A strange freedom
As for where this all gets us, once again, Pyrrho talks in negatives. “What remains for those who have this attitude,” he says, “is first unspeakingness (aphasia), and then undisturbedness (ataraxia).”
The first of these, aphasia, is a little obscure. What is unspeakingness? Some scholars claim it is the unwillingness to commit oneself verbally to any specific position. But others claim that for Pyrrho, it means literally silence. Why silence? Perhaps because once you have done away with all of this ethical chatter, there is really nothing much to say.
The other idea of ataraxia — undisturbedness, or freedom from disturbance — is one that become important to later Greek philosophy as a goal for life, in particular in the work of the Epicurean philosophers. Because once you step outside of debates around what is good and what is not, you are left with a profound tranquillity: something that early account of Pyrrho’s own character attest to.
Was Pyrrho a sceptic?
For some, Pyrrho stands at the origins of the Greek and Roman philosophical school of scepticism. But although the later sceptics traced their roots back to his thinking, Pyrrho himself seems less concerned with knowledge-claims than later sceptics. Instead, he seems more concerned with pursuing a mode of existence in which he cultivated a form of disengagement and disentanglement. It’s only with later writers such as Sextus Empiricus (who flourished around 200 CE, half a millennium after Pyrrho) that scepticism as we know it takes on its full form. But we’ll get to the later sceptics in a later Philosopher File. So stay tuned!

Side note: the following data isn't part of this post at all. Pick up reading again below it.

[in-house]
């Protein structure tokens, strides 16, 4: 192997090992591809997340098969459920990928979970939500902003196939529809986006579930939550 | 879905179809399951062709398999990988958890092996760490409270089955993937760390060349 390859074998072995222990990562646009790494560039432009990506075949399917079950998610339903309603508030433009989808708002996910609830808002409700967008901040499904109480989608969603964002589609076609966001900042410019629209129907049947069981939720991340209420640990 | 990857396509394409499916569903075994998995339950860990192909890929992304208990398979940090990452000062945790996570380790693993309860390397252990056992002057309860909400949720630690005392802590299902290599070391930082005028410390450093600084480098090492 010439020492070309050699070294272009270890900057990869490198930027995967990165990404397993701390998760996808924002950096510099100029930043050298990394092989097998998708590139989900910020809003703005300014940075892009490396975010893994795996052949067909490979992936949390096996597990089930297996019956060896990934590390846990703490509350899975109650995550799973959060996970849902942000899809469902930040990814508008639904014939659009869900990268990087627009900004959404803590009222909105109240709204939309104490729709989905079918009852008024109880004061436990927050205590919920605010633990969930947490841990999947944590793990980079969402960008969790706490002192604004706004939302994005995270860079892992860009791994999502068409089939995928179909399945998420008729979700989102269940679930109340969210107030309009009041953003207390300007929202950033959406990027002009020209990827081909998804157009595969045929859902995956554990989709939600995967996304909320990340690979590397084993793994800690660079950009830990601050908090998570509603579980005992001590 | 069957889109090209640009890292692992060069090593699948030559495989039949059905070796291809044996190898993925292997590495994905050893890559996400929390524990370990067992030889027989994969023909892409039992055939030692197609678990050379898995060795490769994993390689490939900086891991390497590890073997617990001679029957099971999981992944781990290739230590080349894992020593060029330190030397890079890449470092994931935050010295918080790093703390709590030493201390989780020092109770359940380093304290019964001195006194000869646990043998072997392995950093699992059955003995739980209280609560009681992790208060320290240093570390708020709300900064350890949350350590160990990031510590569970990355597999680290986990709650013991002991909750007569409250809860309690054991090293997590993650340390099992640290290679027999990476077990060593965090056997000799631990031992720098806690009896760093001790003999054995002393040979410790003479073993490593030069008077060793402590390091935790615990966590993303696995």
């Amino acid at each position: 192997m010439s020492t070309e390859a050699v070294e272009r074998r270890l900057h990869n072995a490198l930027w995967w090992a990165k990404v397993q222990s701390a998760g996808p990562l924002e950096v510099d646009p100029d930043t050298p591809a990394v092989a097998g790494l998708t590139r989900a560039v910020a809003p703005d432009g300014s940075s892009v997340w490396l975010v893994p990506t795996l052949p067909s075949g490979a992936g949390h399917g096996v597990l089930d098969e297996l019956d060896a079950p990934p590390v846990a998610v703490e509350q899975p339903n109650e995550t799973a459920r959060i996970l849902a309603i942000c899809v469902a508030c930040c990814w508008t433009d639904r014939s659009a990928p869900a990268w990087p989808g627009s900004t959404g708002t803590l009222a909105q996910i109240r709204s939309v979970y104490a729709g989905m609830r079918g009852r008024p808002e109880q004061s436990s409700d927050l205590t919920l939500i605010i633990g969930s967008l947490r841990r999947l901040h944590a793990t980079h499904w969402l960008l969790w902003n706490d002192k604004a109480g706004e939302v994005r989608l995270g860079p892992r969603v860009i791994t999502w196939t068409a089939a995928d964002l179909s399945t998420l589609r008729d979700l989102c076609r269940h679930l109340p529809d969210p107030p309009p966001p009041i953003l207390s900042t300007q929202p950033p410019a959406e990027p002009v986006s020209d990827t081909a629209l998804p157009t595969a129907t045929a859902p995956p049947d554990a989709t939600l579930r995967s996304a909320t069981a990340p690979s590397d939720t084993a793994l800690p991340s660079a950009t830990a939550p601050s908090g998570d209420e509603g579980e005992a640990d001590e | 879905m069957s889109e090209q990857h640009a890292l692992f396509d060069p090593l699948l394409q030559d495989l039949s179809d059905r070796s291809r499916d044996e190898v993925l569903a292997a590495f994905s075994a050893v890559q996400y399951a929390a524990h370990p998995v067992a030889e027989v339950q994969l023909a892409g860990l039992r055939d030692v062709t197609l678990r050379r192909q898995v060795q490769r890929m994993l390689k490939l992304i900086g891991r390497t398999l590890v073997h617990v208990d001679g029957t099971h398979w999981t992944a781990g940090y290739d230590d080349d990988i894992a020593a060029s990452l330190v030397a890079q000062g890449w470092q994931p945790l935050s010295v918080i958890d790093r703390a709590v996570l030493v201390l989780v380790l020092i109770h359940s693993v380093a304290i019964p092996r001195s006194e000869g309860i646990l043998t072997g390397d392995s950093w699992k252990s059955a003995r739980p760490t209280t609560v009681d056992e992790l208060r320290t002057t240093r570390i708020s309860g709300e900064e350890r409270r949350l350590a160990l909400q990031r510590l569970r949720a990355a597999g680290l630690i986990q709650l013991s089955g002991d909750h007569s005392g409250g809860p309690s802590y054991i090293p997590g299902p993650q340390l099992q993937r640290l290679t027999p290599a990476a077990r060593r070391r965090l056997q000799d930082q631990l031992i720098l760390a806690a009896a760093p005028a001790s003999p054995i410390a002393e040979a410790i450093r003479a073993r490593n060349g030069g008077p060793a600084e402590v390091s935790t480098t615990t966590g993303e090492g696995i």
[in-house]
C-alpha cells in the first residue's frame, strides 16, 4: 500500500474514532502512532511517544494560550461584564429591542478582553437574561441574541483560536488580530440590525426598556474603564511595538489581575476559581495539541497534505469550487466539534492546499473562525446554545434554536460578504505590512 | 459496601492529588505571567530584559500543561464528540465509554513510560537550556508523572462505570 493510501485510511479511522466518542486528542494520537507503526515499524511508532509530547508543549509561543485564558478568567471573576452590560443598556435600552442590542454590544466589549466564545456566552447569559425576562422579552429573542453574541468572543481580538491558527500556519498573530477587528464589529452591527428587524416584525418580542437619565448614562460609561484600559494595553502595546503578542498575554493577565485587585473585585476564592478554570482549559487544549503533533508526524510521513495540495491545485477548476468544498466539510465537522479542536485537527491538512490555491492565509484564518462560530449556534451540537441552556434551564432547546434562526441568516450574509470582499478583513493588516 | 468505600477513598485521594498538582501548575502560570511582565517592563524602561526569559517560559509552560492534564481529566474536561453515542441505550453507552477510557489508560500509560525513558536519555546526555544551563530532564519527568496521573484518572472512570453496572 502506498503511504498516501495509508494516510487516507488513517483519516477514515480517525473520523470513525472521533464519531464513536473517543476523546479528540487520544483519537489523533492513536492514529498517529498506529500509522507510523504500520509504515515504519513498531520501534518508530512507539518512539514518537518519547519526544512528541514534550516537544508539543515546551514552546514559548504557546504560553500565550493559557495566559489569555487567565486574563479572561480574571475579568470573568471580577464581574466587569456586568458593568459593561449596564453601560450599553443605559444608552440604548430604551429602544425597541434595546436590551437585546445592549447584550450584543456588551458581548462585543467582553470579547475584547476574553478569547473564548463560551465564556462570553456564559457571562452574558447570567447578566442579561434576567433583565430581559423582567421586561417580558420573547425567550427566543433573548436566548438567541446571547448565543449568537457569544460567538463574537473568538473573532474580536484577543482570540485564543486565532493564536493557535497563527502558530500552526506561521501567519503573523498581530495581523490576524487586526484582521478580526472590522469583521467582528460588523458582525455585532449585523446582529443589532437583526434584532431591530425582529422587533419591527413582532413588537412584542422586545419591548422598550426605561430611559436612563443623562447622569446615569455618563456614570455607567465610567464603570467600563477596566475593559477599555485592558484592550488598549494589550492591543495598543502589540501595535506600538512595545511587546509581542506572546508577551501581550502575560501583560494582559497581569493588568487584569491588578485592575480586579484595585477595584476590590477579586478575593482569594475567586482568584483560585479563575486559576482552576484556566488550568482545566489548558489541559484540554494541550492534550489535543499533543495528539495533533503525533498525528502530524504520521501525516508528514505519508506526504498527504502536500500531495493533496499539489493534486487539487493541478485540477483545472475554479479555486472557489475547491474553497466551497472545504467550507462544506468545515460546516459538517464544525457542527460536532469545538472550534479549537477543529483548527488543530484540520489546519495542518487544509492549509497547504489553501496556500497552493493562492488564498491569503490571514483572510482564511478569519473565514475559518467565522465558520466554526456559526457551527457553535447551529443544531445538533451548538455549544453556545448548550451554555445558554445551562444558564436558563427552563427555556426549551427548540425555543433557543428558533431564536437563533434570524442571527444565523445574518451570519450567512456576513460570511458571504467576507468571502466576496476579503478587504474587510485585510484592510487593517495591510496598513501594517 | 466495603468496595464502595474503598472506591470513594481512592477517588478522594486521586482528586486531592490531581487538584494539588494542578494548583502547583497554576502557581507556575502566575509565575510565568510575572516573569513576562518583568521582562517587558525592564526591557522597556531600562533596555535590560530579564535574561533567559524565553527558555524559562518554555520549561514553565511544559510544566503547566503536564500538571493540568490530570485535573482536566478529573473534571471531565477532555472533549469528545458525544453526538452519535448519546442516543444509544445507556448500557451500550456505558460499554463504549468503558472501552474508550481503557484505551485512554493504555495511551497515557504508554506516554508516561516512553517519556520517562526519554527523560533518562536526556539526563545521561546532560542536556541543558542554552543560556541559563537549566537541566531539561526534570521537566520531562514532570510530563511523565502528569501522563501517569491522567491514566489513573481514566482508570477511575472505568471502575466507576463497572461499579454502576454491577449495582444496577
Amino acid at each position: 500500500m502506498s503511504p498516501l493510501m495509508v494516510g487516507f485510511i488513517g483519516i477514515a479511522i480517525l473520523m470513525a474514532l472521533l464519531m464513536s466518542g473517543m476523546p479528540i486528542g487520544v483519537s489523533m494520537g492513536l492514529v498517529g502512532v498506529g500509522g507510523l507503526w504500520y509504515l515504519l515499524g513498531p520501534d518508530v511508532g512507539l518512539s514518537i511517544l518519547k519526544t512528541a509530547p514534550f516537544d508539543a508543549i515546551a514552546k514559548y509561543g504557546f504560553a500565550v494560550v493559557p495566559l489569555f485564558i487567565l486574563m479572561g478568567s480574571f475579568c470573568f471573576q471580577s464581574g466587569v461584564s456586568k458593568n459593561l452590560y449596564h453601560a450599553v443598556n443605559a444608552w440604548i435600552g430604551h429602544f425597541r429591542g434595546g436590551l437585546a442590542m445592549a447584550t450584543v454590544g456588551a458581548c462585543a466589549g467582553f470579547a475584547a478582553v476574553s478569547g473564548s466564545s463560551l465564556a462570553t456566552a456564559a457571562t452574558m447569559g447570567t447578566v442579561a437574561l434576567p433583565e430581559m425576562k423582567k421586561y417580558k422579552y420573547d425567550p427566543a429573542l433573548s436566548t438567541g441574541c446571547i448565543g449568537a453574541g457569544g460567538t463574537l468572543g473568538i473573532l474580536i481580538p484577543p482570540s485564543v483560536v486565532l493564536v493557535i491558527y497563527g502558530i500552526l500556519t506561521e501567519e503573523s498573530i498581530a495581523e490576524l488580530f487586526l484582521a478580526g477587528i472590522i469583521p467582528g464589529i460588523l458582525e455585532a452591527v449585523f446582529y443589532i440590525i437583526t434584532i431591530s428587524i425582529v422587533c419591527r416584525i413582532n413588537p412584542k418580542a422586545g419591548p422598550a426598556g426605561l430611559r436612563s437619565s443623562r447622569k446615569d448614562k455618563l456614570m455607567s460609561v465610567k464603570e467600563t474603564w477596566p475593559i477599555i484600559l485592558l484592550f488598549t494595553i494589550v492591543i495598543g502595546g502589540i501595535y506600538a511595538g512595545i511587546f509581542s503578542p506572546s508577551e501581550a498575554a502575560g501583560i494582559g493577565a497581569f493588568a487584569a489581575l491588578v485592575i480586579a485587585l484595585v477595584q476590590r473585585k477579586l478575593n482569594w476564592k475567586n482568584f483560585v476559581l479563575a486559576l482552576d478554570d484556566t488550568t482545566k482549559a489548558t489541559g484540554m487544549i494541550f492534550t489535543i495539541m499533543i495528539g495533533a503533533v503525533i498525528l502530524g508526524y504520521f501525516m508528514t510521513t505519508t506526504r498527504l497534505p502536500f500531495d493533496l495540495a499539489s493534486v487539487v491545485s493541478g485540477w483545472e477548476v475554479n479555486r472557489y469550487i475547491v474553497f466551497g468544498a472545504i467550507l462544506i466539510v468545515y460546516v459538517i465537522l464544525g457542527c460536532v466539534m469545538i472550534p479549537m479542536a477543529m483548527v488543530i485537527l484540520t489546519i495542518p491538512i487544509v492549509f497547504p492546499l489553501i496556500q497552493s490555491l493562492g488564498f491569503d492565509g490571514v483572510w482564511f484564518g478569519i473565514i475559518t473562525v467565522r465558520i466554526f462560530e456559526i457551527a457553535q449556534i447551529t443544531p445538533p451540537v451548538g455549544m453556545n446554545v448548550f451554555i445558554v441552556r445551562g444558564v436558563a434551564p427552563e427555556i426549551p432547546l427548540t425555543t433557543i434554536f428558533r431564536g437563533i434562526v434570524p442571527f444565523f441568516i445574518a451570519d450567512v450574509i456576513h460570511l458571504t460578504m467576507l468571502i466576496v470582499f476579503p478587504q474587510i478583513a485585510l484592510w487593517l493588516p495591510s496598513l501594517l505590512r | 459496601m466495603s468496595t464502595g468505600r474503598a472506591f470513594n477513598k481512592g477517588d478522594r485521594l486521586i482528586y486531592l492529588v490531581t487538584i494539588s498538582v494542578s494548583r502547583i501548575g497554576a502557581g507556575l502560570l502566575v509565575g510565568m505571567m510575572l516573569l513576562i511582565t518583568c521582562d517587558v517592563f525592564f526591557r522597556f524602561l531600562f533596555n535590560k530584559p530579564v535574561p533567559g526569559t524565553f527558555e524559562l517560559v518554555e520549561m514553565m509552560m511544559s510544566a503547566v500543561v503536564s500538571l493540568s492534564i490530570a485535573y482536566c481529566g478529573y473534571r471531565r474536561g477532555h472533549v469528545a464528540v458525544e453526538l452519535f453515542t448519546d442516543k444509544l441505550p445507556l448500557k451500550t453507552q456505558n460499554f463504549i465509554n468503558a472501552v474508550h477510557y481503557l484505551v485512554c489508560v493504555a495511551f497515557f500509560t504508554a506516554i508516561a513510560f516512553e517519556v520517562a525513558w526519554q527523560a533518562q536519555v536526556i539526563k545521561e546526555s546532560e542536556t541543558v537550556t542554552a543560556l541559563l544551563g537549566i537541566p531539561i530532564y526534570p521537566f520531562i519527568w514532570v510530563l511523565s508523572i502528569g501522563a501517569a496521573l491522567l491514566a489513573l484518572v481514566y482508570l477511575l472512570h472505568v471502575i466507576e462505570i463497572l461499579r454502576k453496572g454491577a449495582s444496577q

Quoted in Svavar Hrafn Svavarsson, “Pyrrho and early Pyrrhonism”, The Cambridge Companion to Scepticism (Cambridge University Press), p. 41
Christopher Beckwith’s Greek Buddha: Pyrrho’s Encounter with Early Buddhism in Central Asia makes strong claims about the influence of Buddhism on Pyrrho’s thinking. The book has been controversial; but even if you are a sceptic when it comes to Pyrrho as the Greek Buddha, Beckwith gives a very clear account of Pyrrho’s thinking.
The Cambridge Companion to Ancient Scepticism edited by Richard Bett (Cambridge University Press 2010), is a good starting point.
The other good introduction is Ancient Scepticism by Harald Thorsrud (Acumen 2009).
If you want an entertaining — and unreliable — account of Pyrrho’s life, try Diogenes Laërtius: Lives of the Eminent Philosophers, translated by Pamela Mensch (Oxford University Press 2018).
For a good discussion of Pyrrho and his sceptic successors, try this episode of the BBC show In Our Time.
Image: Pyrrho on a sea voyage, remaining calm even in the midst of a storm. Image early 16th century. Public domain via Wikimedia Commons.